The comment at the bottom of the following excerpt is the most telling – that no coup will be successful if it doesn’t carry grassroots support.
This means no coup will be successful.
The grassroots voted for Corbyn. The grassroots want his policies actioned. The grassroots are not interested in the opinions of so-called ‘moderates’ and failed leader candidates.
These people seem to think they can effect in the Labour Party what happened in Scotland after the independence referendum. That is a huge mistake.
The Scottish Nationalists had the Labour Party to kick against, after the IndyRef – a Labour Party that was dominated by precisely the ‘moderates’ who think their opinions are relevant now.
In other words, the ‘moderates’ who ensured that Labour lost all but one Scottish MP to the SNP.
The grassroots know that these ‘moderates’ and their policies are dismal failures. Most of them – if they were honest – should be living in fear of deselection, because they are now so badly out of tune with the people they claim to represent.
There will be no sympathy for an attempted coup – especially if it follows half-hearted campaigning in anticipation of a coup to follow.
Any Labour Party member worth their salt, who has a Labour MP, should be contacting that MP and requesting full and frank disclosure of their position with regard to this matter – because any ‘moderates’ contemplating a ‘coup’ are a danger to Labour’s electability.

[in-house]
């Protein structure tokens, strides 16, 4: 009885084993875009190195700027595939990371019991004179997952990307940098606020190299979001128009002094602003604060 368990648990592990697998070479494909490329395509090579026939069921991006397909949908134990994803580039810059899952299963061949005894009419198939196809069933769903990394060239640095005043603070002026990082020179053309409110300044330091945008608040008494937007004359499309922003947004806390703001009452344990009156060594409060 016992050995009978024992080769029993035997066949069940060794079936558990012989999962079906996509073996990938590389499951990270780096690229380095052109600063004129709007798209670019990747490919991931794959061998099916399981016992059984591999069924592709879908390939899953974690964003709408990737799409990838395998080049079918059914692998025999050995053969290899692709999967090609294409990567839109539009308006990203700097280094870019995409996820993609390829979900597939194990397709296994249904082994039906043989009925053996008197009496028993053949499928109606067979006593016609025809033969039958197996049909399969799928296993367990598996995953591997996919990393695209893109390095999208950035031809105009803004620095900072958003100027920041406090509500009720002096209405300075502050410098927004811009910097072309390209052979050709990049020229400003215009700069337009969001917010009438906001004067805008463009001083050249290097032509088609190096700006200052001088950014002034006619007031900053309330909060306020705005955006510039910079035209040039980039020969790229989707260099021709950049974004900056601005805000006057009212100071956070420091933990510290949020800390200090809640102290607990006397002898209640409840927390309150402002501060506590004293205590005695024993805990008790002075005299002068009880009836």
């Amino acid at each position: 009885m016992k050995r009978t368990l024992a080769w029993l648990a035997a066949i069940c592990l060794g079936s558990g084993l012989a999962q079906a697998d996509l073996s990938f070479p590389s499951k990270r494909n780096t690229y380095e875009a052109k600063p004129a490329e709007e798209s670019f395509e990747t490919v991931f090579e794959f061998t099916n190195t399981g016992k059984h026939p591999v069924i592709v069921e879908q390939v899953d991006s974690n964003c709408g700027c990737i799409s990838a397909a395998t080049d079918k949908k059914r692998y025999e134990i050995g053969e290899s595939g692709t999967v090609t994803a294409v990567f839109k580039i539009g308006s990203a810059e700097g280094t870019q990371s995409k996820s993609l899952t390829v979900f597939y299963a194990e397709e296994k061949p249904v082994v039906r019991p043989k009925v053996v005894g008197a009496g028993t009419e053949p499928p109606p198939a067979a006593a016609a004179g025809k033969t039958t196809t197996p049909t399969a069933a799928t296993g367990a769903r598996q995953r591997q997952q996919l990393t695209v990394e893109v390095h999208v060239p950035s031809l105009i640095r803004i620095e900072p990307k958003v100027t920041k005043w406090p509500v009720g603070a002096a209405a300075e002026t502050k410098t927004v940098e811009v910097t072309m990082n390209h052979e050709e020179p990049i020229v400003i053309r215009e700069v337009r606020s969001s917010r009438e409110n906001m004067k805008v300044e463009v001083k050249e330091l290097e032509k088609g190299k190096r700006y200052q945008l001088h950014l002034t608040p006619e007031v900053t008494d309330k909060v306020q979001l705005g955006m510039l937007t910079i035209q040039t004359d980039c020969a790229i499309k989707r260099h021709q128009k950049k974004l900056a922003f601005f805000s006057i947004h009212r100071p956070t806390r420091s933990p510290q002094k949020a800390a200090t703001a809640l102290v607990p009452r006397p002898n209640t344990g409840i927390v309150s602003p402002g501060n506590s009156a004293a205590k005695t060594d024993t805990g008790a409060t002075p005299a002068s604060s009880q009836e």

The majority of the Labour Party needs to know who they are – now.
And eliminate them.
“There will be an uprising in the PLP [Parliamentary Labour Party] at some point,” one Labour MP told The Independent. “But we have to get our timing right. We may only have one shot.”
Concerted resignations by several ministers and parliamentary aides close to Gordon Brown in 2006 helped to force Tony Blair to reveal his departure timetable as Prime Minister.
Some Blairites hope that a similar frontbench revolt would show that Mr Corbyn cannot govern the party and they hope to force a leadership contest at next autumn’s Labour conference. But other moderates are more cautious, warning that premature action could backfire. Without significant grassroots support for a change of leader, they fear, Mr Corbyn or another left-wing figure would be elected. Another MP said: “We will need to carry enough party members with us. Otherwise it would end in disaster.”
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